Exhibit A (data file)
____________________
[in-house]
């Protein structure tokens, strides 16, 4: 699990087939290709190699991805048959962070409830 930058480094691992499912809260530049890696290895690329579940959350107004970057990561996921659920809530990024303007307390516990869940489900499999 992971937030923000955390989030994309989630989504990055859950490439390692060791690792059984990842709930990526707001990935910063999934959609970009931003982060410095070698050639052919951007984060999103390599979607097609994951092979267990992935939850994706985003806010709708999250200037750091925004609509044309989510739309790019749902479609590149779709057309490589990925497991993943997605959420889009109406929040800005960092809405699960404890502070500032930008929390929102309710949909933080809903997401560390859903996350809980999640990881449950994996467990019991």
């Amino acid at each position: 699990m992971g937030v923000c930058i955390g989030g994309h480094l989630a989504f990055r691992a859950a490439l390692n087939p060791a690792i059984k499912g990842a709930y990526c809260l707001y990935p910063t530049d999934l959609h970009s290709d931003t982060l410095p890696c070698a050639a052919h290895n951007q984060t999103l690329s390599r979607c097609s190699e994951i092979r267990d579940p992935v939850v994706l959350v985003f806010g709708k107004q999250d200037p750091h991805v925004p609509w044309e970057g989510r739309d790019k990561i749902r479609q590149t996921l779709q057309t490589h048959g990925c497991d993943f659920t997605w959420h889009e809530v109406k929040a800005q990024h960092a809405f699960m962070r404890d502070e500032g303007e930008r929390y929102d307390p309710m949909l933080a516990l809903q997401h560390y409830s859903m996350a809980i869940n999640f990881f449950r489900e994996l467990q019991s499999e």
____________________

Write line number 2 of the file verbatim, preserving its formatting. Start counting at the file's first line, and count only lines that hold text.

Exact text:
């Protein structure tokens, strides 16, 4: 699990087939290709190699991805048959962070409830 930058480094691992499912809260530049890696290895690329579940959350107004970057990561996921659920809530990024303007307390516990869940489900499999 992971937030923000955390989030994309989630989504990055859950490439390692060791690792059984990842709930990526707001990935910063999934959609970009931003982060410095070698050639052919951007984060999103390599979607097609994951092979267990992935939850994706985003806010709708999250200037750091925004609509044309989510739309790019749902479609590149779709057309490589990925497991993943997605959420889009109406929040800005960092809405699960404890502070500032930008929390929102309710949909933080809903997401560390859903996350809980999640990881449950994996467990019991």